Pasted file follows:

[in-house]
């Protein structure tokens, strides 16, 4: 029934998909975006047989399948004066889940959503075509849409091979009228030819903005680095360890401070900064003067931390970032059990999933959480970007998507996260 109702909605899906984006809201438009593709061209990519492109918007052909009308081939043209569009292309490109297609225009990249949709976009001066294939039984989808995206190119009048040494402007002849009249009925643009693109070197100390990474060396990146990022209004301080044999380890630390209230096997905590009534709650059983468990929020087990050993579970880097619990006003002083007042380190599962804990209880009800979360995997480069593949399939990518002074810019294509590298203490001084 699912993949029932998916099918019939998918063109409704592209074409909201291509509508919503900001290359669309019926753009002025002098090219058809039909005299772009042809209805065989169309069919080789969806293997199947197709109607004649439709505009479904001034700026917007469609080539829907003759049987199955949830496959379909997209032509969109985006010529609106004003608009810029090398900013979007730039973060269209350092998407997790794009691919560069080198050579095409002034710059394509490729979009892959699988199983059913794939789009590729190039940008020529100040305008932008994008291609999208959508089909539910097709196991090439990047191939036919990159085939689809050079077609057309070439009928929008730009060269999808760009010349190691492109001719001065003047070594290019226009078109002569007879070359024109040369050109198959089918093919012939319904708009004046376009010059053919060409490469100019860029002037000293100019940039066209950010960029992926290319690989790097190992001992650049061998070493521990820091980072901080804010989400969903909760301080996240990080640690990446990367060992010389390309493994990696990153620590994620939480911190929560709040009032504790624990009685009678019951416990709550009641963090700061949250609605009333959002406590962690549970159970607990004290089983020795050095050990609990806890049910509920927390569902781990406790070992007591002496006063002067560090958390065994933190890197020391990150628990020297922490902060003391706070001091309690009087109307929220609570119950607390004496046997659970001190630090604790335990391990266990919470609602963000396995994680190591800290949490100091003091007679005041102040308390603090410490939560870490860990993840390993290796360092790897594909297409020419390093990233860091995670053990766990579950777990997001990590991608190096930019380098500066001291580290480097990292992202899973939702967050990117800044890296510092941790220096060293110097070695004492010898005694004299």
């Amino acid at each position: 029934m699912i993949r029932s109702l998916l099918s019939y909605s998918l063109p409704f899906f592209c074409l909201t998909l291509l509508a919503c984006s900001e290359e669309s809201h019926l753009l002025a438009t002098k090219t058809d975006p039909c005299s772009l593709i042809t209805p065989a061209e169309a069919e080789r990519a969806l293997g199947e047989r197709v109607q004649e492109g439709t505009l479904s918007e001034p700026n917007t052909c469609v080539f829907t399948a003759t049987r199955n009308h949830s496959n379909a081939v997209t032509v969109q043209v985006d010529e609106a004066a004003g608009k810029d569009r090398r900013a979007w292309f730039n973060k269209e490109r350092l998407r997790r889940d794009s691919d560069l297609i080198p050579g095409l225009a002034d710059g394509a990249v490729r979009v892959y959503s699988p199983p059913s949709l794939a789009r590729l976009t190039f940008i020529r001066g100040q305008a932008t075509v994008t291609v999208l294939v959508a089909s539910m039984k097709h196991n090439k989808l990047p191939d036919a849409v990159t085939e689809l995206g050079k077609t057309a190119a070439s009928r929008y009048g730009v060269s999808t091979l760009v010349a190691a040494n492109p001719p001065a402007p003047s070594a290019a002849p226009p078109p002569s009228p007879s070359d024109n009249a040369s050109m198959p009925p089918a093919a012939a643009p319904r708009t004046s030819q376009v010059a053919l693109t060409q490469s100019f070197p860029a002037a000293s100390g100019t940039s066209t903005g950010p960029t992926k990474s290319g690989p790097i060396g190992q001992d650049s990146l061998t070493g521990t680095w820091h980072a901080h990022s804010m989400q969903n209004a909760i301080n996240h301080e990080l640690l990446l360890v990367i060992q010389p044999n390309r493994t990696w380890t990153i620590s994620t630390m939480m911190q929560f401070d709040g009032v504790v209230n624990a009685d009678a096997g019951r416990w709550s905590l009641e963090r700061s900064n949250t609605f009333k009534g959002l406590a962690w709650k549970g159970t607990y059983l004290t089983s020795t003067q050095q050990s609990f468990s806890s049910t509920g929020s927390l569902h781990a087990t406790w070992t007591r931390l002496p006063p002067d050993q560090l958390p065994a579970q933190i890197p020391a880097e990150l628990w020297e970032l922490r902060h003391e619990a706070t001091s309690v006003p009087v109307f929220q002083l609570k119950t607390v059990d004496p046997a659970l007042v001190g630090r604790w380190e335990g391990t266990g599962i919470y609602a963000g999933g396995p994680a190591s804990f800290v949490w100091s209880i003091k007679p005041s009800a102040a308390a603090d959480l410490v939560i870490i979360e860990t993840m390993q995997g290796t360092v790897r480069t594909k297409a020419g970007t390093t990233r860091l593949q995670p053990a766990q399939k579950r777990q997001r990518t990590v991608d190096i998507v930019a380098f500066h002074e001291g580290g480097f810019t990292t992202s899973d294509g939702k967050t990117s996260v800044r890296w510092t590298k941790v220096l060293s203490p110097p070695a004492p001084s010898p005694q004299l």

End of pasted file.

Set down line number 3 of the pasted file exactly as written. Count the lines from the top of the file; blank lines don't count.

């Amino acid at each position: 029934m699912i993949r029932s109702l998916l099918s019939y909605s998918l063109p409704f899906f592209c074409l909201t998909l291509l509508a919503c984006s900001e290359e669309s809201h019926l753009l002025a438009t002098k090219t058809d975006p039909c005299s772009l593709i042809t209805p065989a061209e169309a069919e080789r990519a969806l293997g199947e047989r197709v109607q004649e492109g439709t505009l479904s918007e001034p700026n917007t052909c469609v080539f829907t399948a003759t049987r199955n009308h949830s496959n379909a081939v997209t032509v969109q043209v985006d010529e609106a004066a004003g608009k810029d569009r090398r900013a979007w292309f730039n973060k269209e490109r350092l998407r997790r889940d794009s691919d560069l297609i080198p050579g095409l225009a002034d710059g394509a990249v490729r979009v892959y959503s699988p199983p059913s949709l794939a789009r590729l976009t190039f940008i020529r001066g100040q305008a932008t075509v994008t291609v999208l294939v959508a089909s539910m039984k097709h196991n090439k989808l990047p191939d036919a849409v990159t085939e689809l995206g050079k077609t057309a190119a070439s009928r929008y009048g730009v060269s999808t091979l760009v010349a190691a040494n492109p001719p001065a402007p003047s070594a290019a002849p226009p078109p002569s009228p007879s070359d024109n009249a040369s050109m198959p009925p089918a093919a012939a643009p319904r708009t004046s030819q376009v010059a053919l693109t060409q490469s100019f070197p860029a002037a000293s100390g100019t940039s066209t903005g950010p960029t992926k990474s290319g690989p790097i060396g190992q001992d650049s990146l061998t070493g521990t680095w820091h980072a901080h990022s804010m989400q969903n209004a909760i301080n996240h301080e990080l640690l990446l360890v990367i060992q010389p044999n390309r493994t990696w380890t990153i620590s994620t630390m939480m911190q929560f401070d709040g009032v504790v209230n624990a009685d009678a096997g019951r416990w709550s905590l009641e963090r700061s900064n949250t609605f009333k009534g959002l406590a962690w709650k549970g159970t607990y059983l004290t089983s020795t003067q050095q050990s609990f468990s806890s049910t509920g929020s927390l569902h781990a087990t406790w070992t007591r931390l002496p006063p002067d050993q560090l958390p065994a579970q933190i890197p020391a880097e990150l628990w020297e970032l922490r902060h003391e619990a706070t001091s309690v006003p009087v109307f929220q002083l609570k119950t607390v059990d004496p046997a659970l007042v001190g630090r604790w380190e335990g391990t266990g599962i919470y609602a963000g999933g396995p994680a190591s804990f800290v949490w100091s209880i003091k007679p005041s009800a102040a308390a603090d959480l410490v939560i870490i979360e860990t993840m390993q995997g290796t360092v790897r480069t594909k297409a020419g970007t390093t990233r860091l593949q995670p053990a766990q399939k579950r777990q997001r990518t990590v991608d190096i998507v930019a380098f500066h002074e001291g580290g480097f810019t990292t992202s899973d294509g939702k967050t990117s996260v800044r890296w510092t590298k941790v220096l060293s203490p110097p070695a004492p001084s010898p005694q004299l």